If you are in divorce proceedings or already divorced, remember to update your Estate Plan after Divorce.
Neglecting this step could have unintended, unpleasant and unanticipated consequences.
To prevent potential conflict of interest, it is best to work with a different estate planner than whom you used while together.
As you review your estate planning documents, remember to include your power of attorney and health-care proxy. Destroy the old document and complete a new one naming new proxies noting that this document revokes and replaces the previous document.
When you create an inventory of estate planning forms, you can check them off as you update them. Go over documents designating beneficiaries. This group comprises insurance policies, retirement accounts, annuities, brokerage and bank accounts whose proceeds pass to the named person regardless of what a will states. You need to make changes by sending in a newly completed form to the financial institution holding the policy or account.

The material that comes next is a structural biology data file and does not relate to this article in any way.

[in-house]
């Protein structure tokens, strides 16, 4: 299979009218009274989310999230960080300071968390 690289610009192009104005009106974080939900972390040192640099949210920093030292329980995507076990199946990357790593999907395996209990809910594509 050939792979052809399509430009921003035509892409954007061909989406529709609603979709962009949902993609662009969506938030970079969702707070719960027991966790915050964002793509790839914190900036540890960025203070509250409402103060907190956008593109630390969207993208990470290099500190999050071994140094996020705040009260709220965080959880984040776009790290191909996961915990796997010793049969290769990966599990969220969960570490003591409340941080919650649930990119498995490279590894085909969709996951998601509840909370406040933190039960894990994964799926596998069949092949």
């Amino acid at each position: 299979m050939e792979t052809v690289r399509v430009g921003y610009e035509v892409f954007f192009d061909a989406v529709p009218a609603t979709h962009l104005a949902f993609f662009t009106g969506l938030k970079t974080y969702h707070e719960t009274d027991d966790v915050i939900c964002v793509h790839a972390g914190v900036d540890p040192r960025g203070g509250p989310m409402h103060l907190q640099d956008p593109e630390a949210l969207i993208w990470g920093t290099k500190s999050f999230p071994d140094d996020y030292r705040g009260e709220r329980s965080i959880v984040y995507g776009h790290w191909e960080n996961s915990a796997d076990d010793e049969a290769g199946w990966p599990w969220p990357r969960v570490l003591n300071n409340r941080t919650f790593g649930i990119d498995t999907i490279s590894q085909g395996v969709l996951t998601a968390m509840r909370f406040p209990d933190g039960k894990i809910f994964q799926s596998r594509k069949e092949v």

What happened in this case reinforces how important it is to keep current with your estate plans. In 2013, the US Supreme Court ruled in favor of the ex-wife of a man who died in 2008 and who neglected to change the beneficiary on his $124,588 life insurance policy to his current wife after divorce.
Another important step is communicating your changes to all affected parties and providing them with copies or locations of significant documents. This helps avoids the following situation. A Ms. Lewis made a will in 1996 that named her current father-in-law as a secondary beneficiary on a family property. After the divorce, New York law automatically removed her ex-husband from the will but not the father-in-law. After her death, he presented the 1996 will to the court. Although, she had executed a new will changing the beneficiaries, the family was unable to produce it as evidence in a court hearing. Now, the costly dispute is still in process.
Many people will set up a living trust to protect their assets for their heirs. Living trusts can shield beneficiaries from issues such as divorce, lawsuits, creditors, long-term care expenses and bankruptcy.
Estate planning has importance for everyone, regardless of financial situation. Please contact us for information.